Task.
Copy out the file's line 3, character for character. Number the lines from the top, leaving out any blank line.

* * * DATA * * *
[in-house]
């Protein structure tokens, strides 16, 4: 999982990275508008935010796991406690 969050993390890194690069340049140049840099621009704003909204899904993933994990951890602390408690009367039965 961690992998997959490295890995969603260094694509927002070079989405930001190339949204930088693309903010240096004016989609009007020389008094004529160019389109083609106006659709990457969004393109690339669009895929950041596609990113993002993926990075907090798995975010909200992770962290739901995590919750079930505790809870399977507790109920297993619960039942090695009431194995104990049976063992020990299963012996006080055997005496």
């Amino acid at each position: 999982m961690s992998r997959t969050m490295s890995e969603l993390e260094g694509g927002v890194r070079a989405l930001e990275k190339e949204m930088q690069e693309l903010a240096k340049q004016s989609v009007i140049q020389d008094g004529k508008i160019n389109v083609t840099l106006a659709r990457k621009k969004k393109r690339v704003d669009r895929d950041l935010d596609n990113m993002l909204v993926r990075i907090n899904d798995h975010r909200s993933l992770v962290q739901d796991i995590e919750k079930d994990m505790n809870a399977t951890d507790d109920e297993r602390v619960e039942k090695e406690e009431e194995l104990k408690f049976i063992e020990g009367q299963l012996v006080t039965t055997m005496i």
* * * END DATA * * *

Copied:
């Amino acid at each position: 999982m961690s992998r997959t969050m490295s890995e969603l993390e260094g694509g927002v890194r070079a989405l930001e990275k190339e949204m930088q690069e693309l903010a240096k340049q004016s989609v009007i140049q020389d008094g004529k508008i160019n389109v083609t840099l106006a659709r990457k621009k969004k393109r690339v704003d669009r895929d950041l935010d596609n990113m993002l909204v993926r990075i907090n899904d798995h975010r909200s993933l992770v962290q739901d796991i995590e919750k079930d994990m505790n809870a399977t951890d507790d109920e297993r602390v619960e039942k090695e406690e009431e194995l104990k408690f049976i063992e020990g009367q299963l012996v006080t039965t055997m005496i």